The Martha’s Vineyard Regional High School is considered in need of intervention following recent MCAS scores, Superintendent of Schools Richard Smith said at Thursday night’s All-Island School Committee meeting.
The evaluation came from a combination of MCAS score results along with other indicators of school performance.
“When I saw the scores, I had concerns,” the superintendent said. “There’s no sugar-coating that this is a high-stakes test. We are looking at how to immediately support students and do things that are in our practice.”
With the MCAS being a “gateway” exam to a high school diploma and graduation, Smith said, he intends to prioritize supporting students on the test.
Of this year’s 10th graders, 69 percent of students met or exceeded expectations on the English language arts portion of the exam, while 21 percent partially met expectations, and 10 percent did not meet expectations. For 10th grade math scores, 55 percent met or exceeded expectations, while 45 percent partially met or did not meet expectations. In science and engineering, 50 percent of students met or exceeded expectations, while the other half partially met or did not meet expectations.
The superintendent called for bringing in better intervention, and supporting student subgroups who have traditionally not performed well on the MCAS. Smith did not say what exactly he hoped to do, but did say, “It’s not as easy as, ‘Let’s just bring a math specialist to support a subgroup of kids.’”
The MCAS is administered throughout grade school, but is a particularly high-stakes test for 10th graders. Students in 10th grade take assessments in math, English language arts, and science. Per the Department of Elementary and Secondary Education (DESE), in order to earn a high school diploma, students must pass all three areas of the exam.
Smith gave a mea culpa at the meeting: “I don’t want to impart disappointment on the kids or staff. I look at myself and say, How did I contribute to these scores?”
“There are things we need to do to support kids who have found this test challenging,” said Smith. He encouraged schools to review for the MCAS, pointing out that without review for the spring test, it’s up to students to revisit material from the start of the school year on their own.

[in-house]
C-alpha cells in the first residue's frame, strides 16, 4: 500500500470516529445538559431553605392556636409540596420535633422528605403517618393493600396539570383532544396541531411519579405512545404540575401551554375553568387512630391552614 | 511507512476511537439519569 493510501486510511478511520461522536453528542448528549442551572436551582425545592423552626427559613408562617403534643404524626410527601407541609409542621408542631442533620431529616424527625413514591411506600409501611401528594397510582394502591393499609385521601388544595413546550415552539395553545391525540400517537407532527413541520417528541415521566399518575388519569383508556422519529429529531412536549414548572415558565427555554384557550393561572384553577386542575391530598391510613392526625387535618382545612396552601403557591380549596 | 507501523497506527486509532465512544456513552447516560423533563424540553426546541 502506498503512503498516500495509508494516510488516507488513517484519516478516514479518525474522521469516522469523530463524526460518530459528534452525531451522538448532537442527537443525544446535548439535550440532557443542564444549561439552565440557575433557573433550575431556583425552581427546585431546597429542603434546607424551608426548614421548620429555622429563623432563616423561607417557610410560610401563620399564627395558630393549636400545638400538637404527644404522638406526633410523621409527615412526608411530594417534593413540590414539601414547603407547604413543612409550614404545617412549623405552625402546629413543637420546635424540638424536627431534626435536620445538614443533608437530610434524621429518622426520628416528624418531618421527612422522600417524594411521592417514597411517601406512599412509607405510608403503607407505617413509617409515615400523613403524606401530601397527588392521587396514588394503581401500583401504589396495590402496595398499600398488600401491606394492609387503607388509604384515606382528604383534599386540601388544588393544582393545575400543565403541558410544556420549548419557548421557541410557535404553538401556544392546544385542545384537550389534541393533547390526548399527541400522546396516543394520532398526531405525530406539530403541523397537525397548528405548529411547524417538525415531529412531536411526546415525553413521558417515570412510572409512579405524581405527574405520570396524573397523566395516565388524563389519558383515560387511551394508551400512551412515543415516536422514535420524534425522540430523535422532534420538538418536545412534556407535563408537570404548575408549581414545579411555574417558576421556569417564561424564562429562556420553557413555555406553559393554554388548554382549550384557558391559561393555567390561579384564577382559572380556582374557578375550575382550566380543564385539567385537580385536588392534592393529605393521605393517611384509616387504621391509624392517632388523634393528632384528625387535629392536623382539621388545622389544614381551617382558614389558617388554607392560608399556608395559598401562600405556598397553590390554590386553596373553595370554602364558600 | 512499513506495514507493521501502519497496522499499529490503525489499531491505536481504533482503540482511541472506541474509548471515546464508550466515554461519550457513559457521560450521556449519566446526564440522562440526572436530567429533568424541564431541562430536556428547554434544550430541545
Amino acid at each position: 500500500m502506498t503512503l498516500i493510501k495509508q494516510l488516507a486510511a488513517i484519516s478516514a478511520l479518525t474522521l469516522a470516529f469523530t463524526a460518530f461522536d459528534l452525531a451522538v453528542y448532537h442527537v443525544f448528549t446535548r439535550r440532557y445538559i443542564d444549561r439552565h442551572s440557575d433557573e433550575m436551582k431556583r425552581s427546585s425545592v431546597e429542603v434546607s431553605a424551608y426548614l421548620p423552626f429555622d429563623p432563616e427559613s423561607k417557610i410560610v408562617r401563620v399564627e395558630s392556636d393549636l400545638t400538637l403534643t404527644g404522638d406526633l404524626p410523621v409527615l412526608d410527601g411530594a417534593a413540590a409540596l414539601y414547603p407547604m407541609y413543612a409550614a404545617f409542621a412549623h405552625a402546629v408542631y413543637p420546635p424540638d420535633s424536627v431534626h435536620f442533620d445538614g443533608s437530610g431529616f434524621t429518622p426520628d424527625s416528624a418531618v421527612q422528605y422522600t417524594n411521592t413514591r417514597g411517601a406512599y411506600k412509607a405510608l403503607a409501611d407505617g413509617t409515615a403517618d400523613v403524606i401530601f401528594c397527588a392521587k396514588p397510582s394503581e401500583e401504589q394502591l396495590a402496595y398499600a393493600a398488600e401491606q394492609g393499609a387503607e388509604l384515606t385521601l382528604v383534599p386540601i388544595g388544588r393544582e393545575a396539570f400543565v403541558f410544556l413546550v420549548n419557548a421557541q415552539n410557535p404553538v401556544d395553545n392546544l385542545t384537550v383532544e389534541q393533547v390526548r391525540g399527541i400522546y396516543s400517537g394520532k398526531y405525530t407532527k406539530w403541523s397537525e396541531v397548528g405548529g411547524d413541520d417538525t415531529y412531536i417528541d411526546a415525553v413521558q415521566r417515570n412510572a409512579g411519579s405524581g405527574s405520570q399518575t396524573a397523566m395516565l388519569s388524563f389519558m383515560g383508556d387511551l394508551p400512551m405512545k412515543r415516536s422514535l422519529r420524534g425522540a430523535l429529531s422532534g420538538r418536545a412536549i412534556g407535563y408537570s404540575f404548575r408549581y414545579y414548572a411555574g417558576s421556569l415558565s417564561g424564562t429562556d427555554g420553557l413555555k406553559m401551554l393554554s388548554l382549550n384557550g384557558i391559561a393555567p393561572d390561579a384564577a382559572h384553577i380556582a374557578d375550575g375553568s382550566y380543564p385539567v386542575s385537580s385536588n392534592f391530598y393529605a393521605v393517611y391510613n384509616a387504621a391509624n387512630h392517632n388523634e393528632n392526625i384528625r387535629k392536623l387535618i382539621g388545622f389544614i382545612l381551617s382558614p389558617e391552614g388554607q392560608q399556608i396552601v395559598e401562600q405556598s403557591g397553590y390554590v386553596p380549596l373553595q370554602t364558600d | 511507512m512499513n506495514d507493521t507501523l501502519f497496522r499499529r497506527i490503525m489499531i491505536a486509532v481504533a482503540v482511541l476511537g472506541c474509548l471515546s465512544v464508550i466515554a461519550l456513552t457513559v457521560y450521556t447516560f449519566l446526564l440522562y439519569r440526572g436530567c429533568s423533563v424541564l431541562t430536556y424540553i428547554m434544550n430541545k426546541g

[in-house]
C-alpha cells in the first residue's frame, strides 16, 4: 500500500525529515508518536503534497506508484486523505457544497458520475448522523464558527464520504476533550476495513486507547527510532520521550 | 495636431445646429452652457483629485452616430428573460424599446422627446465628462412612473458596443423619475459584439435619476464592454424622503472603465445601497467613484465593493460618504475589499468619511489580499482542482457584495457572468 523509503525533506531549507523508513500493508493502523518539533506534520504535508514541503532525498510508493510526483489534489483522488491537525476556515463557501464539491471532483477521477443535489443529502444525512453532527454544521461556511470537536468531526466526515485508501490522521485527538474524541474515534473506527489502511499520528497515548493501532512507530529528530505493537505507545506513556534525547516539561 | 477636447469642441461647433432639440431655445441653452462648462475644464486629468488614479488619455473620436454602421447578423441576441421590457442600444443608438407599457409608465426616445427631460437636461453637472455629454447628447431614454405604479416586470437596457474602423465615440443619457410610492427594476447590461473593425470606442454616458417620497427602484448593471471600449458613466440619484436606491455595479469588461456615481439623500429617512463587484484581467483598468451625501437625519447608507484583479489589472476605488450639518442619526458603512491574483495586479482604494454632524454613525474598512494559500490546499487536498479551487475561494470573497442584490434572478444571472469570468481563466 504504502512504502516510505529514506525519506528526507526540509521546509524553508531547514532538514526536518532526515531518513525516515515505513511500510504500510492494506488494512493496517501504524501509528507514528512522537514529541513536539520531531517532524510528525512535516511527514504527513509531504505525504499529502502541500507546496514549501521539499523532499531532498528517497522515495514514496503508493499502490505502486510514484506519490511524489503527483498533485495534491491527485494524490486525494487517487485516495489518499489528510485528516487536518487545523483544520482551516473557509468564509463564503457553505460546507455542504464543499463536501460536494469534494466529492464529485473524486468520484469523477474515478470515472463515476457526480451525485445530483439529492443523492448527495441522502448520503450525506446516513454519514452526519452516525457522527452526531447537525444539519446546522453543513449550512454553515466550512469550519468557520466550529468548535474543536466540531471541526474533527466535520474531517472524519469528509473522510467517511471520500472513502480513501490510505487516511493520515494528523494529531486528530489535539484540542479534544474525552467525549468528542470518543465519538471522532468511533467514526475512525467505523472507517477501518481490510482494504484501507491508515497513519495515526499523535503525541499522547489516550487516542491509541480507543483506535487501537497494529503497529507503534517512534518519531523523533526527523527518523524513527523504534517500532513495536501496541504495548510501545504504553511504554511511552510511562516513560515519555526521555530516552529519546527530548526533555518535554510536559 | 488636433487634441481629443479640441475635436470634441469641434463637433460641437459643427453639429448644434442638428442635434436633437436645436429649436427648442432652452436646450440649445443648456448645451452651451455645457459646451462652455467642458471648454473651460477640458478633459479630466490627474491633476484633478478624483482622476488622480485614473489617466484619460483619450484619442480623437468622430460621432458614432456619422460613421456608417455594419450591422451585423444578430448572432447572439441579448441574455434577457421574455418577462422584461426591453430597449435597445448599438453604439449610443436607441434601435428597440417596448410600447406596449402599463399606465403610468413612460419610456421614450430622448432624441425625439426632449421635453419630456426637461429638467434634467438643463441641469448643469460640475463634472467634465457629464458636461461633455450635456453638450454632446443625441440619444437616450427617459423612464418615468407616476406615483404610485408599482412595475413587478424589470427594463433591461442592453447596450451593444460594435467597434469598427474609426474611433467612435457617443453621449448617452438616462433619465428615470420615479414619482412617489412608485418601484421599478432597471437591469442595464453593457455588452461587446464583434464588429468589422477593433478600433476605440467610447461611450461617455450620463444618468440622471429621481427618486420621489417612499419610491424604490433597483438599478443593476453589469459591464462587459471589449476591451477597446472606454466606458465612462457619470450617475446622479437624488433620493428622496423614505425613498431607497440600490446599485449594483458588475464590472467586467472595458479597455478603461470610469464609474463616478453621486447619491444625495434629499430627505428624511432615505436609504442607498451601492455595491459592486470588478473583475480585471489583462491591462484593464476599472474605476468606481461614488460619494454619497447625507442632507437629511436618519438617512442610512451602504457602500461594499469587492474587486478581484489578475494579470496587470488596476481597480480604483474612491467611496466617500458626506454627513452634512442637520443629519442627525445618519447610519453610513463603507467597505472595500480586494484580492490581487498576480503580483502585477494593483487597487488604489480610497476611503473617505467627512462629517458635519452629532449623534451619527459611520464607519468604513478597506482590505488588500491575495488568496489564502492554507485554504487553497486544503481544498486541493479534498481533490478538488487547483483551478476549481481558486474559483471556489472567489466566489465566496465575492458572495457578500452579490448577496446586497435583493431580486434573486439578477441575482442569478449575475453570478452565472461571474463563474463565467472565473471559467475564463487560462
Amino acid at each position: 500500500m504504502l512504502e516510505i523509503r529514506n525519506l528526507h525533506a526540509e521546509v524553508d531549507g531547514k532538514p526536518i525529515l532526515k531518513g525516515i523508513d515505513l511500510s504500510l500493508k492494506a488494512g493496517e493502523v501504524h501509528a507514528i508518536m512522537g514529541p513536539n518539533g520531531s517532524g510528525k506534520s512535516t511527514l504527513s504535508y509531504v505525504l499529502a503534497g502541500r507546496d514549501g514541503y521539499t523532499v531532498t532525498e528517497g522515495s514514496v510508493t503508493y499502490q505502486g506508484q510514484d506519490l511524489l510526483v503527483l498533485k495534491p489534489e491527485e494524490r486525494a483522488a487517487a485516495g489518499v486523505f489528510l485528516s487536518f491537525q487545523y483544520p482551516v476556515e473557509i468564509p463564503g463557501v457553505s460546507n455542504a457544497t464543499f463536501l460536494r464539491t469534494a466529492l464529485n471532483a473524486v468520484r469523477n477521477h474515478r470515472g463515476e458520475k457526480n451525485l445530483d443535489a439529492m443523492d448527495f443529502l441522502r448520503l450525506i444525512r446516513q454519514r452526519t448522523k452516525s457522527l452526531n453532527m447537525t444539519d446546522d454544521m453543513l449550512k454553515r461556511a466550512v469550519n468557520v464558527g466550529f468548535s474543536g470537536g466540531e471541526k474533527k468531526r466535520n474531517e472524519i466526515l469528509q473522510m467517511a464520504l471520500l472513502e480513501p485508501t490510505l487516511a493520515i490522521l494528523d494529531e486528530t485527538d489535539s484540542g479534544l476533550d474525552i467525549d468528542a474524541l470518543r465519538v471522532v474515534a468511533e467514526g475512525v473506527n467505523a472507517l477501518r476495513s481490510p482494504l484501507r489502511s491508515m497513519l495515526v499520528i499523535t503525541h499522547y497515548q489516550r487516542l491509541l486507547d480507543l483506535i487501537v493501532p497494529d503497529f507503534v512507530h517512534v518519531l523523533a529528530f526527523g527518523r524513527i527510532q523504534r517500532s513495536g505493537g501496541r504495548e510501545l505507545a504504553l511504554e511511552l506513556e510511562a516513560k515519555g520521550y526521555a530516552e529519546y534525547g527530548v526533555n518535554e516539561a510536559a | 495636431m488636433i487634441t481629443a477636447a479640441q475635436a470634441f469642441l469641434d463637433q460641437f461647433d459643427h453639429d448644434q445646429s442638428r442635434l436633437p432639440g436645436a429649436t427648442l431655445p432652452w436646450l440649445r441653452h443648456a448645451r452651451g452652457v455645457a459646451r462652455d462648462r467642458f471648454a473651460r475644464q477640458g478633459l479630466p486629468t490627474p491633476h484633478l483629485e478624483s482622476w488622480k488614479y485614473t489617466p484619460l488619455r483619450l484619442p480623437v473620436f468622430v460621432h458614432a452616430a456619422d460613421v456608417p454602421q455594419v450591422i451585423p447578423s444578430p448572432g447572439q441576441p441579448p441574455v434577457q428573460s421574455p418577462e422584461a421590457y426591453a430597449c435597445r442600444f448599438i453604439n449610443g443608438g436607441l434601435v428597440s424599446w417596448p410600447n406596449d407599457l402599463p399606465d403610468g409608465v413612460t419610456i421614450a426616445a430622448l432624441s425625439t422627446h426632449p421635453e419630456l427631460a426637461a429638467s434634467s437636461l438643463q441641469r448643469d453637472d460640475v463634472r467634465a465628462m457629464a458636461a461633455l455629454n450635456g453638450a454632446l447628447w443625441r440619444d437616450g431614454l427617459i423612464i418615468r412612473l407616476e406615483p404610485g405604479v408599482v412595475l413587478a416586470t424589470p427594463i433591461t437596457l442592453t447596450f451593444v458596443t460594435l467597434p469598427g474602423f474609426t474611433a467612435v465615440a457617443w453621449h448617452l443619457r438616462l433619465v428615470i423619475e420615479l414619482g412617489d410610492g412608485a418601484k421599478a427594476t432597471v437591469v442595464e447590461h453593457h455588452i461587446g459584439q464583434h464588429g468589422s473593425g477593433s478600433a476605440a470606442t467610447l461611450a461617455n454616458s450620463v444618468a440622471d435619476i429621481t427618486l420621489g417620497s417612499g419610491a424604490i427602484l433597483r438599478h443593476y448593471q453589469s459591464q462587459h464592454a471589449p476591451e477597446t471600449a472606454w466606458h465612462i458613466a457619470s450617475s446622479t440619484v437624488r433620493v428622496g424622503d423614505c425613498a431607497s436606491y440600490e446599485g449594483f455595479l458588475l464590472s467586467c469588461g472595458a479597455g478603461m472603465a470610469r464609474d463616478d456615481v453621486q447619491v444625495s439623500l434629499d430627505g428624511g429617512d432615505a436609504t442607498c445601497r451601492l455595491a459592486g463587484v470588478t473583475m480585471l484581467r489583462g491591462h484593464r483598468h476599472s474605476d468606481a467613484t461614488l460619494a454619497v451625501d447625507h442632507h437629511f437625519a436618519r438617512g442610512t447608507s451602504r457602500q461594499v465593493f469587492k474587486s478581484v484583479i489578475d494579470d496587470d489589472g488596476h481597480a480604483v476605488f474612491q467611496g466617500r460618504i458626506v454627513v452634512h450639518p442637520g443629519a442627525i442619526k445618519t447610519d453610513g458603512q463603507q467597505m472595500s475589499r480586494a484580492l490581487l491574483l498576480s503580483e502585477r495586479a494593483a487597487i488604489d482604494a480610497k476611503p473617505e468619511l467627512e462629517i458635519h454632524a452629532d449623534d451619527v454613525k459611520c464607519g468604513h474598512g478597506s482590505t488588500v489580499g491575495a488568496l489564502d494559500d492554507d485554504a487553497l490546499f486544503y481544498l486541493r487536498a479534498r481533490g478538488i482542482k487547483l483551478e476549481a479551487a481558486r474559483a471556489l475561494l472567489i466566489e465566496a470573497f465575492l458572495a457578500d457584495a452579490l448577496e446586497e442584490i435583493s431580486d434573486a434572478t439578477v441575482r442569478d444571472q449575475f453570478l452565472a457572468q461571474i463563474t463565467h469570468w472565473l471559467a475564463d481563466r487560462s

“You can review the standards,” said Smith. “I wouldn’t say that’s teaching to the test. I believe we should bring that back to the conscious awareness for kids.”
The MCAS is part of an accountability system that holds schools to a standard of continuing improvement. One of those indicators is achievement, which is measured by the MCAS average scores of the three area exams. Other indicators used to evaluate school performances include student growth, high school completion, English language proficiency, attendance, and enrollment in advanced courses.
Any state that takes federal money is required to put together its own accountability system to show improvements within schools, and for Massachusetts, that test is the MCAS.
Around 2012, the state began trying out different assessments from MCAS. The state administered several other tests to measure student achievement, which were used between 2012 and 2017, before returning to a revamped edition of MCAS, called MCAS Next Generation, according to Smith. This new test has been used since 2017, establishing a new baseline for tracking student achievement.
Since then, the 2020 COVID-19 pandemic shutdowns have taken a toll on student learning, achievement, and performance.
From here on out, Smith explained, the high school is on a state-evaluated “recovery path.” Schools fall into two state designations, the “recovery path” or the “path forward.” This path is determined by students’ averaged scores compared with the baseline averages established in 2019. DESE averages scores every two years of English language arts, math, and science to generate these designations.
If the average exceeds the 2019 scores, the school is considered on the path forward. If the average score is lower than 2019’s, the state evaluates the school as being in recovery. Thus, the high school is on the recovery path, and viewed as in need of intervention.
Scoring isn’t from school to school, but subgroup to subgroup, Smith said. Some subgroups considered include students with low socioeconomic backgrounds, students with special needs, and English language learners. Though MCAS scores did not improve Island-wide, some subgroups, areas, and schools did demonstrate improvement in areas of the accountability assessment, according to Smith.
Schools are also assessed by a numerical rating of how close or far away they are to achieving educational goals, which takes MCAS results into account.
Two of the Island’s schools were found to have made limited or no progress toward their educational goals: the Martha’s Vineyard Regional High School and the Edgartown School.
Three schools made moderate progress toward their goals: Chilmark, Oak Bluffs, and Tisbury.
The West Tisbury School had the highest score, and was found to have made substantial progress toward its goals. The school missed being categorized as meeting or exceeding their goals by two points, Smith said.